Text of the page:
Federal Reserve Vice Chairman Donald Kohn on Tuesday said he foresees an improving economy into 2010 with a minimal risk of inflation.
In a speech to the National Association for Business Economics in St. Louis, Kohn said, "The data that we have in hand indicate that economic activity turned up in the third quarter," adding later in the speech, "I expect that the recovery in U.S. economic activity will proceed at a moderate pace in the second half of this year before strengthening some in 2010."
Referring to the concept that much of the output potential of the economy remains unused, he minimized the danger of inflation setting in even as federal deficits balloon and Congress continues to spend borrowed money."Even as the economy begins to recover, substantial slack in resource utilization is likely to continue to damp cost pressures and maintain a competitive pricing environment," he said. "I expect that the persistence of economic slack, accompanied by stable longer-term inflation expectations, will keep inflation subdued for some time."
He tempered that statement later in his prepared remarks, saying, "This assessment and my outlook do not mean that my colleagues and I will not also be looking carefully at any evidence that portends a potential pick up of inflation."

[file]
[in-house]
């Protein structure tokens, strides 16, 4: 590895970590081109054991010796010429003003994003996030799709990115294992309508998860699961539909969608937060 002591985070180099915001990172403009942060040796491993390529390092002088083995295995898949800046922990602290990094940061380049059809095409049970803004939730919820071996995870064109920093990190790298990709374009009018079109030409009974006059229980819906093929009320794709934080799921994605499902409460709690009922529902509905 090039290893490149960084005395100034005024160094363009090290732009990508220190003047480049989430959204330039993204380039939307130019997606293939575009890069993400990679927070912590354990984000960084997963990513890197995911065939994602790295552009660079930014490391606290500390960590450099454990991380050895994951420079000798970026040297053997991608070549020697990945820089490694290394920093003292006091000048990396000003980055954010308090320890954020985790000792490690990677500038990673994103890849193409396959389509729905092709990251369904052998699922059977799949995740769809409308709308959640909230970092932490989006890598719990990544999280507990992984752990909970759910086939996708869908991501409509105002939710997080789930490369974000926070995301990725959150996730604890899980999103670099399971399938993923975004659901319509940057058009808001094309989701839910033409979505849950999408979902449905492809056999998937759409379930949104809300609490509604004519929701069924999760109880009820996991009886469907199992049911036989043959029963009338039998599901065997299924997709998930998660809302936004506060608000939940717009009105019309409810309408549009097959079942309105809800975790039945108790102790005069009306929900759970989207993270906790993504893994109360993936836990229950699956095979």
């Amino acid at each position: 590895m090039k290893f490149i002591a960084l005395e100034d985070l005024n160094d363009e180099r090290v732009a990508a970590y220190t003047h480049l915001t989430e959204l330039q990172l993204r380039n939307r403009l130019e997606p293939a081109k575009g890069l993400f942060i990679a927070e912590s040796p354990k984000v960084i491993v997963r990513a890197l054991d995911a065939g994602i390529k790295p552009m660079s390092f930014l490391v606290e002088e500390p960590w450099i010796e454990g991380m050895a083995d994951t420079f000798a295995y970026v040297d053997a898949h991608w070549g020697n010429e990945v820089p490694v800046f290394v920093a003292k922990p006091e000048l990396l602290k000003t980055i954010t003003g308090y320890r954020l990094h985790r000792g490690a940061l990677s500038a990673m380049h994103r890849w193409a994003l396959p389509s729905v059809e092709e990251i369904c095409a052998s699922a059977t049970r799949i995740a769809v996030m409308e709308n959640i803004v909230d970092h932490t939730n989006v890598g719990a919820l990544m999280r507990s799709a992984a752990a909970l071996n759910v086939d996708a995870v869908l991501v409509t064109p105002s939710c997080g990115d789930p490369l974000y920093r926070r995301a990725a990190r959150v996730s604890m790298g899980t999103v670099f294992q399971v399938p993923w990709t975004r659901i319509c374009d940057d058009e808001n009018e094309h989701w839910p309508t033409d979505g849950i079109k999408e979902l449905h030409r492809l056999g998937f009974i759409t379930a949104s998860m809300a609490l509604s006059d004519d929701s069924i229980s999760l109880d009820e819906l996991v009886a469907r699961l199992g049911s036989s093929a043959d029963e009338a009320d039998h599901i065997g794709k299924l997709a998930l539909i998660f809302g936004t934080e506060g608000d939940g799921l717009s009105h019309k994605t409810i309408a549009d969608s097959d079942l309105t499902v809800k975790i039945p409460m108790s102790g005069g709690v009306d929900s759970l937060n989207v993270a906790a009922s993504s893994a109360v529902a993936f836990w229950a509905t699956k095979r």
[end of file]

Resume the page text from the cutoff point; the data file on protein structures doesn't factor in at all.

Kohn said he was encouraged by the recent firming in house prices, which he said could not only steady net worth of households and, thereby, consumer spending but also help stabilize the still moribund market for mortgage paper and mortgage-backed securities, which could spur banks holding that paper to lend more.
However, Kohn was not particularly bullish on home building. "I do not anticipate that the recovery in homebuilding will exhibit its typical cyclical pattern," he said. "Even though the decline in residential construction began well in advance of the overall contraction in real activity, the sector continues to have an oversupply of vacant homes ...Thus, even with affordability quite favorable and house price expectations brighter, I anticipate a relatively subdued pickup in housing starts over the coming year."